Distro forums aren't very good. (3, Interesting)

Short Circuit (52384) | more than 7 years ago | (#18798021)

I'm sorry, but distro forums (Ubuntu's, at least) aren't very useful. Every time I need to Google to resolve an issue, the top link is to an Ubuntu forum. Someone's laid out the question clearly and concisely, and is either ignored, or is told "RTFM".

It bears mentioning again: The questions were worded well, with important details provided.

Re:Distro forums aren't very good. (2, Interesting)

Anonymous Coward | more than 7 years ago | (#18798201)

It's even worse than that on Ubuntu's forums
advices are utterly inadequate too....
like a dkpg-reconfigure --all
just to reconfigure ONE package that failed....
(and reading at the man of the command won't help you to much either because then you have to know what is the package that accept the reconfiguration since the command returns nothing in numerous cases...)

of course it works.....no it doesn't really help in the long time.
Should I mention how many dummies are just advicing to change edgy to feisty in sourcelist to upgrade to feisty when the official stance is NOT TO DO that....
Ubuntu forums are NOT a good source of information when you have a problem.
They are a good source of information to know that you are not alone struggling with one of their numerous bugs though.

Re:Distro forums aren't very good. (1)

Short Circuit (52384) | more than 7 years ago | (#18798339)

I just wish Ubuntu forums wasn't the top entry in any google search for my issues.

Re:Distro forums aren't very good. (0)

Anonymous Coward | more than 7 years ago | (#18805687)

Forums are a bunch of socialites helping each other.

Check out the real help pages. help.ubuntu.com (and the community section of that).

Re:Distro forums aren't very good. (1)

dylan_- (1661) | more than 6 years ago | (#18841727)

It bears mentioning again: The questions were worded well, with important details provided.
No, they were poorly written, with no details of any worth, and despite this they were answer helpfully and completely.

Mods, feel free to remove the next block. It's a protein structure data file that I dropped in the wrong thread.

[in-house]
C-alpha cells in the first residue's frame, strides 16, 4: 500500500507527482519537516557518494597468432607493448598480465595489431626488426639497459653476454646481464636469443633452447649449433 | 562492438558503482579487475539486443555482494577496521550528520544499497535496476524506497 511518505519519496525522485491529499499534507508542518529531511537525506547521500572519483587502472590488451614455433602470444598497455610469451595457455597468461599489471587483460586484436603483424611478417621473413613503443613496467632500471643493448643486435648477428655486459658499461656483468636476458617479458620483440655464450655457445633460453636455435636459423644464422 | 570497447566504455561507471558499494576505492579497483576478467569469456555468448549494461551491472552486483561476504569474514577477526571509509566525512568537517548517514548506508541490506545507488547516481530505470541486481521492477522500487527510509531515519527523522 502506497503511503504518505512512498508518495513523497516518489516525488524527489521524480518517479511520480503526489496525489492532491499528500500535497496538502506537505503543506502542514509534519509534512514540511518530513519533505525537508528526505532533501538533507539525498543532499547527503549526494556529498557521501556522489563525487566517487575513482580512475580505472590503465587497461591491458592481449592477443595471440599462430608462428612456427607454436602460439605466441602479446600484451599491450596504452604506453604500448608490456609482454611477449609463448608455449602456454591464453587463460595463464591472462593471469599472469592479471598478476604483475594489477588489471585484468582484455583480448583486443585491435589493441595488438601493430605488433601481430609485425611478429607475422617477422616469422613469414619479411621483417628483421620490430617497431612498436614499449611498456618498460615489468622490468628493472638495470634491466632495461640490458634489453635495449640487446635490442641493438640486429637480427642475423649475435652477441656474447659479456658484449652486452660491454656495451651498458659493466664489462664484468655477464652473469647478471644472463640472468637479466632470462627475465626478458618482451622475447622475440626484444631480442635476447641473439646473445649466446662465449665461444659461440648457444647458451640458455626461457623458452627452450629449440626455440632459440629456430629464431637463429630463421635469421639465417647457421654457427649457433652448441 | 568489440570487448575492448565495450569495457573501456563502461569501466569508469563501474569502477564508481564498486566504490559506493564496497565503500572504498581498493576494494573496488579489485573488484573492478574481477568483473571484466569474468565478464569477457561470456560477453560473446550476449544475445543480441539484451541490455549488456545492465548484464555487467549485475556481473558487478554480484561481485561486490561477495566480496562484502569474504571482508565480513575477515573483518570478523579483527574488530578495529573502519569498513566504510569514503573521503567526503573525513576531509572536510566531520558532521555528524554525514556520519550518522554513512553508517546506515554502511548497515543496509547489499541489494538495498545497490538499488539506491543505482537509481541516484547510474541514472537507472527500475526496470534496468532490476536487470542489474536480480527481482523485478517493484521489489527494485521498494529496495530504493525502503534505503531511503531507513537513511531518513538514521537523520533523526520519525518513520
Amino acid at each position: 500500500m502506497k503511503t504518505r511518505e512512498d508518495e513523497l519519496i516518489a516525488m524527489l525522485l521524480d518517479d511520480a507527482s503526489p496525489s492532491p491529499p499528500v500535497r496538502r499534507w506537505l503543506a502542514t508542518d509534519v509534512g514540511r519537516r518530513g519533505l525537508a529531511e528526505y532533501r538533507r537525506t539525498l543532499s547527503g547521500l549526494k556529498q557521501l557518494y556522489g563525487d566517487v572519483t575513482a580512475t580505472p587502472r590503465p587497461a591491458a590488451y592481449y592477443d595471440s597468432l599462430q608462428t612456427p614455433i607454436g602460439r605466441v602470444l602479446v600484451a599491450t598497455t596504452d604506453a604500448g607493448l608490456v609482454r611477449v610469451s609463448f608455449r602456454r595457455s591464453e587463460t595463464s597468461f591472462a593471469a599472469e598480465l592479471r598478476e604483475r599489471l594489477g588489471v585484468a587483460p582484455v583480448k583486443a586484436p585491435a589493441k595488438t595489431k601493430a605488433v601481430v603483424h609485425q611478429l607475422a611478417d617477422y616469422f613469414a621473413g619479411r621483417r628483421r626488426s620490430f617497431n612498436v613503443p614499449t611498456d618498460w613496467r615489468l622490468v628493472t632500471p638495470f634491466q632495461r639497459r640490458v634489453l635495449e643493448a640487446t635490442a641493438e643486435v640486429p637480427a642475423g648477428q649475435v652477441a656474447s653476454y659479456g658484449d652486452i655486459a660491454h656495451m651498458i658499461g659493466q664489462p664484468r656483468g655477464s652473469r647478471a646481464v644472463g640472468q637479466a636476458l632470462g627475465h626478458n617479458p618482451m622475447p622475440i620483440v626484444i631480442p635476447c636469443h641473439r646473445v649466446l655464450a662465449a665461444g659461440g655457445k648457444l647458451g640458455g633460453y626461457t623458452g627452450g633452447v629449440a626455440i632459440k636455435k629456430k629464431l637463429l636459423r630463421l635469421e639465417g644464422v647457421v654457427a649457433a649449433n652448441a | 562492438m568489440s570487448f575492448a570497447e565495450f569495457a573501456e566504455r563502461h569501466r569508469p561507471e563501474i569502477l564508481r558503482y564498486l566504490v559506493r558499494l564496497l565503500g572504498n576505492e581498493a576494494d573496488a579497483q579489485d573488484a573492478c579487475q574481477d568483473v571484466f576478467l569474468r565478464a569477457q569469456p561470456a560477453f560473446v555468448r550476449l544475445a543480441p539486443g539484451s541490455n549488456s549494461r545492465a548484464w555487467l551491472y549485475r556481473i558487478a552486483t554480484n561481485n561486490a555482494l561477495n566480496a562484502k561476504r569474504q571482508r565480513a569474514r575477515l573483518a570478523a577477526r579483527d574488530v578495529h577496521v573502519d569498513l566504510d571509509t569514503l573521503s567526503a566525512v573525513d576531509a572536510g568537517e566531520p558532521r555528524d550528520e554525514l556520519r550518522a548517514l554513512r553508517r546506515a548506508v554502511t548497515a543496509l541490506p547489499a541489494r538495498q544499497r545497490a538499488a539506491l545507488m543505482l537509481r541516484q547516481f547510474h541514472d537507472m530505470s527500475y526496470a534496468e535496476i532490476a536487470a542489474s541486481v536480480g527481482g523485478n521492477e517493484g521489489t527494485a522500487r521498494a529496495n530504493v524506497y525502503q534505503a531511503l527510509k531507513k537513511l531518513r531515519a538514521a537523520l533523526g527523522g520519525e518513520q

Hey, since we're not providing any links, we can just make up any old crap, yes? Oops! Did I just give away your secret posting technique? Sorry...

Re:Distro forums aren't very good. (1)

Short Circuit (52384) | more than 6 years ago | (#18842951)

Next time I run into a similar issue, I'll send you some.

Wait...not providing contact information? So we can say any old thing online without accountability, right? A four-digit UID is the only thing separating you from Anonymous Cowards. Well, that, and I've seen better comments posted as AC.

As one example, I encountered a bizarre issue with the NVIDIA driver that responded in some sort of object allocation error. A google for the error came back with an Ubuntu forum post complete with a description of the error and some X logs. But not one reply.

None of the other search results gave better answers, and I wound up giving up trying to get the NVidia driver working on that system. (Which didn't bother me. It wasn't my system, and the guy who wanted 3D acceleration refused to understand that it wasn't necessary for the software-rendered Windows game he was already running under WINE.)

Re:Distro forums aren't very good. (1)

dylan_- (1661) | more than 7 years ago | (#18852147)

"Contact information"? What are you talking about?

Since you're having trouble understanding me, let me put it more clearly. I constantly hear these whines about poor support on forums, yet the whiner (in this case, you) never provides a link to the thread illustrating his point. And when I go to the Ubuntu forums what I see is useful advice being given to help people solve their problems. You'd think if there were so many threads where no help was given, you'd manage to link to at least one or two, no?